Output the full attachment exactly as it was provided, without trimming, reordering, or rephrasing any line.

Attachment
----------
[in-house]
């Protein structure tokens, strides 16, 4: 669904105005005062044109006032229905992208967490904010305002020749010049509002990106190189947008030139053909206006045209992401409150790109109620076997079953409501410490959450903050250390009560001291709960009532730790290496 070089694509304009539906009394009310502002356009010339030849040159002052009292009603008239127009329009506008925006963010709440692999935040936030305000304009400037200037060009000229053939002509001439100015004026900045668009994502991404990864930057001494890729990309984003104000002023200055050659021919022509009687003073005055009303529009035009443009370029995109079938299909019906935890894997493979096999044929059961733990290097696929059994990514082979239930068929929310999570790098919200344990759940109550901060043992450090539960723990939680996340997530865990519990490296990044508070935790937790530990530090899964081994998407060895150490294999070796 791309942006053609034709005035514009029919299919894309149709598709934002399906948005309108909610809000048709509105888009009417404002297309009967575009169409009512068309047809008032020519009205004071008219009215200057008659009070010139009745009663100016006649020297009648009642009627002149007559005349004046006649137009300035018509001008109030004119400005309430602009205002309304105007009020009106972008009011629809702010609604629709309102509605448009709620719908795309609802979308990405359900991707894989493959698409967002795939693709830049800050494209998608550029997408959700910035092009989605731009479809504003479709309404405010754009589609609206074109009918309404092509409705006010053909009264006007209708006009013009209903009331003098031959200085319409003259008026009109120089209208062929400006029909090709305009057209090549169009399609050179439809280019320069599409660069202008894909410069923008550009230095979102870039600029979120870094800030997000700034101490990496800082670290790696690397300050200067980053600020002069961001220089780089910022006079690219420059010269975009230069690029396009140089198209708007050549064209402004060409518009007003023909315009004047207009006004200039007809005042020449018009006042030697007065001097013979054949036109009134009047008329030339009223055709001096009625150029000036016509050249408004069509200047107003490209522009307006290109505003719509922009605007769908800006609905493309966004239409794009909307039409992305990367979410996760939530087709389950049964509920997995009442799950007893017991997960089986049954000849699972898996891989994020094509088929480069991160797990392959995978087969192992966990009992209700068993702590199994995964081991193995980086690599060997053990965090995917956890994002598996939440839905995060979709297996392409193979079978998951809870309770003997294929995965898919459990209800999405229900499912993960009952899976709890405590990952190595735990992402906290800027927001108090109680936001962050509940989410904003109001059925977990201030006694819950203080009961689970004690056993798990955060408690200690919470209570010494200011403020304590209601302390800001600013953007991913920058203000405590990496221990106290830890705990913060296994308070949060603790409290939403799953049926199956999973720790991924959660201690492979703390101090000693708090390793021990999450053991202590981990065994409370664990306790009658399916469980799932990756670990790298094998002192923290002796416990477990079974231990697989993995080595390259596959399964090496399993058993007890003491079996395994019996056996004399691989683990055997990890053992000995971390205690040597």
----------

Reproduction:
[in-house]
């Protein structure tokens, strides 16, 4: 669904105005005062044109006032229905992208967490904010305002020749010049509002990106190189947008030139053909206006045209992401409150790109109620076997079953409501410490959450903050250390009560001291709960009532730790290496 070089694509304009539906009394009310502002356009010339030849040159002052009292009603008239127009329009506008925006963010709440692999935040936030305000304009400037200037060009000229053939002509001439100015004026900045668009994502991404990864930057001494890729990309984003104000002023200055050659021919022509009687003073005055009303529009035009443009370029995109079938299909019906935890894997493979096999044929059961733990290097696929059994990514082979239930068929929310999570790098919200344990759940109550901060043992450090539960723990939680996340997530865990519990490296990044508070935790937790530990530090899964081994998407060895150490294999070796 791309942006053609034709005035514009029919299919894309149709598709934002399906948005309108909610809000048709509105888009009417404002297309009967575009169409009512068309047809008032020519009205004071008219009215200057008659009070010139009745009663100016006649020297009648009642009627002149007559005349004046006649137009300035018509001008109030004119400005309430602009205002309304105007009020009106972008009011629809702010609604629709309102509605448009709620719908795309609802979308990405359900991707894989493959698409967002795939693709830049800050494209998608550029997408959700910035092009989605731009479809504003479709309404405010754009589609609206074109009918309404092509409705006010053909009264006007209708006009013009209903009331003098031959200085319409003259008026009109120089209208062929400006029909090709305009057209090549169009399609050179439809280019320069599409660069202008894909410069923008550009230095979102870039600029979120870094800030997000700034101490990496800082670290790696690397300050200067980053600020002069961001220089780089910022006079690219420059010269975009230069690029396009140089198209708007050549064209402004060409518009007003023909315009004047207009006004200039007809005042020449018009006042030697007065001097013979054949036109009134009047008329030339009223055709001096009625150029000036016509050249408004069509200047107003490209522009307006290109505003719509922009605007769908800006609905493309966004239409794009909307039409992305990367979410996760939530087709389950049964509920997995009442799950007893017991997960089986049954000849699972898996891989994020094509088929480069991160797990392959995978087969192992966990009992209700068993702590199994995964081991193995980086690599060997053990965090995917956890994002598996939440839905995060979709297996392409193979079978998951809870309770003997294929995965898919459990209800999405229900499912993960009952899976709890405590990952190595735990992402906290800027927001108090109680936001962050509940989410904003109001059925977990201030006694819950203080009961689970004690056993798990955060408690200690919470209570010494200011403020304590209601302390800001600013953007991913920058203000405590990496221990106290830890705990913060296994308070949060603790409290939403799953049926199956999973720790991924959660201690492979703390101090000693708090390793021990999450053991202590981990065994409370664990306790009658399916469980799932990756670990790298094998002192923290002796416990477990079974231990697989993995080595390259596959399964090496399993058993007890003491079996395994019996056996004399691989683990055997990890053992000995971390205690040597």